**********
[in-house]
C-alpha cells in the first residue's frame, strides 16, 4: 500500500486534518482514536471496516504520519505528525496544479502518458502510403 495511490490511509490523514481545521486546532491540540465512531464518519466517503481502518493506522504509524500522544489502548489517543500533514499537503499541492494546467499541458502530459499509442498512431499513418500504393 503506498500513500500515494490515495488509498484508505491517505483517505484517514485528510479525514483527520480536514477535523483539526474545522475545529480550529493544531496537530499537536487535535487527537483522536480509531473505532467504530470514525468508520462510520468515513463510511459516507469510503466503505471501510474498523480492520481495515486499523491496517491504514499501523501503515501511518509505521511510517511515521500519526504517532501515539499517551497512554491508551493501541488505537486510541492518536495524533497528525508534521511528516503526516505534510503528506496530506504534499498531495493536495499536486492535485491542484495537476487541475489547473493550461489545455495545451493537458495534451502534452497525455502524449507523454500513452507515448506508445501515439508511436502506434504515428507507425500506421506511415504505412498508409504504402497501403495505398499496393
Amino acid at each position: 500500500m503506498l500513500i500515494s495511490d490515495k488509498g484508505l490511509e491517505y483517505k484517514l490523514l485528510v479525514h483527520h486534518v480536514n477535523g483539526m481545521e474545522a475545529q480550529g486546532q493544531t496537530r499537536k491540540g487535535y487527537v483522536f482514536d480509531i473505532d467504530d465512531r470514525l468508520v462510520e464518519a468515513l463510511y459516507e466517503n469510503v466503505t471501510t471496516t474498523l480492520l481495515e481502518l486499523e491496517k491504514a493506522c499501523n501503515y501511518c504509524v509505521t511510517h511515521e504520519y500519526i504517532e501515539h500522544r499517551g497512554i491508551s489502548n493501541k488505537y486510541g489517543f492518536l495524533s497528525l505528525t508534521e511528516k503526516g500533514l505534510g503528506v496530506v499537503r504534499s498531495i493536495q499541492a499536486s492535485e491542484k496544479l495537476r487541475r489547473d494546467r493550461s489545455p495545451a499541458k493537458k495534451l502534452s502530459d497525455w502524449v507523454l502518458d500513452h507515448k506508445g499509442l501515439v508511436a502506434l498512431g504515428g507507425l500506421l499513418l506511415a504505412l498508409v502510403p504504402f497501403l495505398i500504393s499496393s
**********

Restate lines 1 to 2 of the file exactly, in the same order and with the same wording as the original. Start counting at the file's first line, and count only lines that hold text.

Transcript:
[in-house]
C-alpha cells in the first residue's frame, strides 16, 4: 500500500486534518482514536471496516504520519505528525496544479502518458502510403 495511490490511509490523514481545521486546532491540540465512531464518519466517503481502518493506522504509524500522544489502548489517543500533514499537503499541492494546467499541458502530459499509442498512431499513418500504393 503506498500513500500515494490515495488509498484508505491517505483517505484517514485528510479525514483527520480536514477535523483539526474545522475545529480550529493544531496537530499537536487535535487527537483522536480509531473505532467504530470514525468508520462510520468515513463510511459516507469510503466503505471501510474498523480492520481495515486499523491496517491504514499501523501503515501511518509505521511510517511515521500519526504517532501515539499517551497512554491508551493501541488505537486510541492518536495524533497528525508534521511528516503526516505534510503528506496530506504534499498531495493536495499536486492535485491542484495537476487541475489547473493550461489545455495545451493537458495534451502534452497525455502524449507523454500513452507515448506508445501515439508511436502506434504515428507507425500506421506511415504505412498508409504504402497501403495505398499496393